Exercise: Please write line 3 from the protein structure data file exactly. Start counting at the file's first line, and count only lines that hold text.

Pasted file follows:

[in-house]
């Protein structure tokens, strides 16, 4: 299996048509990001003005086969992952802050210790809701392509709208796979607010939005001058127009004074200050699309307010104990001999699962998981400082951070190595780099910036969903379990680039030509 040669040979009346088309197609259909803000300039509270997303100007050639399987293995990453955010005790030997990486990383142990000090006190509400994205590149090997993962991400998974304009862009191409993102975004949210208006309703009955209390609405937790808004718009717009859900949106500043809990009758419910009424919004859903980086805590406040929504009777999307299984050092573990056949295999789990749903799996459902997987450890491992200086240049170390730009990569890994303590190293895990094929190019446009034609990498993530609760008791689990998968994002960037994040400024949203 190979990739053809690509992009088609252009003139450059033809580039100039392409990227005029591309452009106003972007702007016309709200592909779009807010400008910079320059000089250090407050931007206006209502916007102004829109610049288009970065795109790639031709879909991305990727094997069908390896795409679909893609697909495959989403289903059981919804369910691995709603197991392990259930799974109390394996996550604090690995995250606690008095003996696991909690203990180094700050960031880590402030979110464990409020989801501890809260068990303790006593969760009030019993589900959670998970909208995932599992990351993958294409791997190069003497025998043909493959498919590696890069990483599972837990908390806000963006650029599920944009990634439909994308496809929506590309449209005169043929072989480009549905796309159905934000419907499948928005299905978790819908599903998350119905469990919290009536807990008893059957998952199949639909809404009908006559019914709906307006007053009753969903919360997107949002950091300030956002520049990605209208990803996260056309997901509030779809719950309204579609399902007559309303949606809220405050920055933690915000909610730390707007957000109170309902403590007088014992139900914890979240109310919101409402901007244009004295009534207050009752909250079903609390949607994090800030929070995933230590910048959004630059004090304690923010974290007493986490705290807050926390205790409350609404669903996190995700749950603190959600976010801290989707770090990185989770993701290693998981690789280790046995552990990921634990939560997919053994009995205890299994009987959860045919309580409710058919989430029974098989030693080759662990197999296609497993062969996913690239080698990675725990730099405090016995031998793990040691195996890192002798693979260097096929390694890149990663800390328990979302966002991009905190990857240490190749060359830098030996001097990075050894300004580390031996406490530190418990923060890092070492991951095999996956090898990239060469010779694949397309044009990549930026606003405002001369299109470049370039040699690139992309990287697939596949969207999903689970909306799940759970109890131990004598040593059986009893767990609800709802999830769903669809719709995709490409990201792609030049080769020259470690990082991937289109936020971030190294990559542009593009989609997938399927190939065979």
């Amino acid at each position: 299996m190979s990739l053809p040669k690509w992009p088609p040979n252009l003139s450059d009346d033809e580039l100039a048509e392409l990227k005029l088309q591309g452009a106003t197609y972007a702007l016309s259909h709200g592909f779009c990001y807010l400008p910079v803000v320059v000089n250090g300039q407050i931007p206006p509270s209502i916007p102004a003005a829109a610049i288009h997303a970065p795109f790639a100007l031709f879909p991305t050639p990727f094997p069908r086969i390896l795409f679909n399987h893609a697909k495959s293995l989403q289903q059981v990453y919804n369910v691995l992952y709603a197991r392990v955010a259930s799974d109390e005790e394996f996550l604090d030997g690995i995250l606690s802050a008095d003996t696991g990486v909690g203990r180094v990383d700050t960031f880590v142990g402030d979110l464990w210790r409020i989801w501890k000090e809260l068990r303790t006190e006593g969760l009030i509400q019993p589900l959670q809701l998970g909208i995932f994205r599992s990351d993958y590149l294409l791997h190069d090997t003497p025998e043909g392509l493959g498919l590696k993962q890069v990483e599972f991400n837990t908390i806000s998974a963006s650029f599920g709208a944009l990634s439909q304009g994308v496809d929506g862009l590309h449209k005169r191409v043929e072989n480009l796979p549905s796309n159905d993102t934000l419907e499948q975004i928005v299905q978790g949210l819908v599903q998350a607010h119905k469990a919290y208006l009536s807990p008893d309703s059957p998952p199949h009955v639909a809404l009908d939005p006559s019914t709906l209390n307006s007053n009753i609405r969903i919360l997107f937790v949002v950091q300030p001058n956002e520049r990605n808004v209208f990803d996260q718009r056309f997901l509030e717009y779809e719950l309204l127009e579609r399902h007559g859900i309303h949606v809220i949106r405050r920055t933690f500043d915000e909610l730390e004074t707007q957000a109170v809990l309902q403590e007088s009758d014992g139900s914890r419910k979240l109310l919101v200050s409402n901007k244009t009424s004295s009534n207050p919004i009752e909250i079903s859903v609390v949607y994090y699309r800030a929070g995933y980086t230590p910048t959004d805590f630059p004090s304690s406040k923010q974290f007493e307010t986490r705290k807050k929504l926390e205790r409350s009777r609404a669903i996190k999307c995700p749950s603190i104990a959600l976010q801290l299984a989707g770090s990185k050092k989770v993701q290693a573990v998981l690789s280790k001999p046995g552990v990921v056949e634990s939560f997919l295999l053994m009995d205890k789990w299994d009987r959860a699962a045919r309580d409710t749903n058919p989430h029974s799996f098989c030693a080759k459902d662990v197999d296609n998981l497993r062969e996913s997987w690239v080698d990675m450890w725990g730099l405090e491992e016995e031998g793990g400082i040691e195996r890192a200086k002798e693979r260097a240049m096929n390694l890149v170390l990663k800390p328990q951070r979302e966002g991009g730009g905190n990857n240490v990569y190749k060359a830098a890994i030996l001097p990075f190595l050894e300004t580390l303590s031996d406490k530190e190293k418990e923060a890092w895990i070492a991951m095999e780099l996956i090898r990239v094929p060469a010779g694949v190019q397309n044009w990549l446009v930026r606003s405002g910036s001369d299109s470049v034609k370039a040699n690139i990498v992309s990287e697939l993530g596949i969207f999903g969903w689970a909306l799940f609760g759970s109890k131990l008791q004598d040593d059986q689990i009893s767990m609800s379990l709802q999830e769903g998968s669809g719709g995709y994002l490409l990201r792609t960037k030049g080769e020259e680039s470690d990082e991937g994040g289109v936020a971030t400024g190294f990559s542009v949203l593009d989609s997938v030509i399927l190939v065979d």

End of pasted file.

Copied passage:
């Amino acid at each position: 299996m190979s990739l053809p040669k690509w992009p088609p040979n252009l003139s450059d009346d033809e580039l100039a048509e392409l990227k005029l088309q591309g452009a106003t197609y972007a702007l016309s259909h709200g592909f779009c990001y807010l400008p910079v803000v320059v000089n250090g300039q407050i931007p206006p509270s209502i916007p102004a003005a829109a610049i288009h997303a970065p795109f790639a100007l031709f879909p991305t050639p990727f094997p069908r086969i390896l795409f679909n399987h893609a697909k495959s293995l989403q289903q059981v990453y919804n369910v691995l992952y709603a197991r392990v955010a259930s799974d109390e005790e394996f996550l604090d030997g690995i995250l606690s802050a008095d003996t696991g990486v909690g203990r180094v990383d700050t960031f880590v142990g402030d979110l464990w210790r409020i989801w501890k000090e809260l068990r303790t006190e006593g969760l009030i509400q019993p589900l959670q809701l998970g909208i995932f994205r599992s990351d993958y590149l294409l791997h190069d090997t003497p025998e043909g392509l493959g498919l590696k993962q890069v990483e599972f991400n837990t908390i806000s998974a963006s650029f599920g709208a944009l990634s439909q304009g994308v496809d929506g862009l590309h449209k005169r191409v043929e072989n480009l796979p549905s796309n159905d993102t934000l419907e499948q975004i928005v299905q978790g949210l819908v599903q998350a607010h119905k469990a919290y208006l009536s807990p008893d309703s059957p998952p199949h009955v639909a809404l009908d939005p006559s019914t709906l209390n307006s007053n009753i609405r969903i919360l997107f937790v949002v950091q300030p001058n956002e520049r990605n808004v209208f990803d996260q718009r056309f997901l509030e717009y779809e719950l309204l127009e579609r399902h007559g859900i309303h949606v809220i949106r405050r920055t933690f500043d915000e909610l730390e004074t707007q957000a109170v809990l309902q403590e007088s009758d014992g139900s914890r419910k979240l109310l919101v200050s409402n901007k244009t009424s004295s009534n207050p919004i009752e909250i079903s859903v609390v949607y994090y699309r800030a929070g995933y980086t230590p910048t959004d805590f630059p004090s304690s406040k923010q974290f007493e307010t986490r705290k807050k929504l926390e205790r409350s009777r609404a669903i996190k999307c995700p749950s603190i104990a959600l976010q801290l299984a989707g770090s990185k050092k989770v993701q290693a573990v998981l690789s280790k001999p046995g552990v990921v056949e634990s939560f997919l295999l053994m009995d205890k789990w299994d009987r959860a699962a045919r309580d409710t749903n058919p989430h029974s799996f098989c030693a080759k459902d662990v197999d296609n998981l497993r062969e996913s997987w690239v080698d990675m450890w725990g730099l405090e491992e016995e031998g793990g400082i040691e195996r890192a200086k002798e693979r260097a240049m096929n390694l890149v170390l990663k800390p328990q951070r979302e966002g991009g730009g905190n990857n240490v990569y190749k060359a830098a890994i030996l001097p990075f190595l050894e300004t580390l303590s031996d406490k530190e190293k418990e923060a890092w895990i070492a991951m095999e780099l996956i090898r990239v094929p060469a010779g694949v190019q397309n044009w990549l446009v930026r606003s405002g910036s001369d299109s470049v034609k370039a040699n690139i990498v992309s990287e697939l993530g596949i969207f999903g969903w689970a909306l799940f609760g759970s109890k131990l008791q004598d040593d059986q689990i009893s767990m609800s379990l709802q999830e769903g998968s669809g719709g995709y994002l490409l990201r792609t960037k030049g080769e020259e680039s470690d990082e991937g994040g289109v936020a971030t400024g190294f990559s542009v949203l593009d989609s997938v030509i399927l190939v065979d």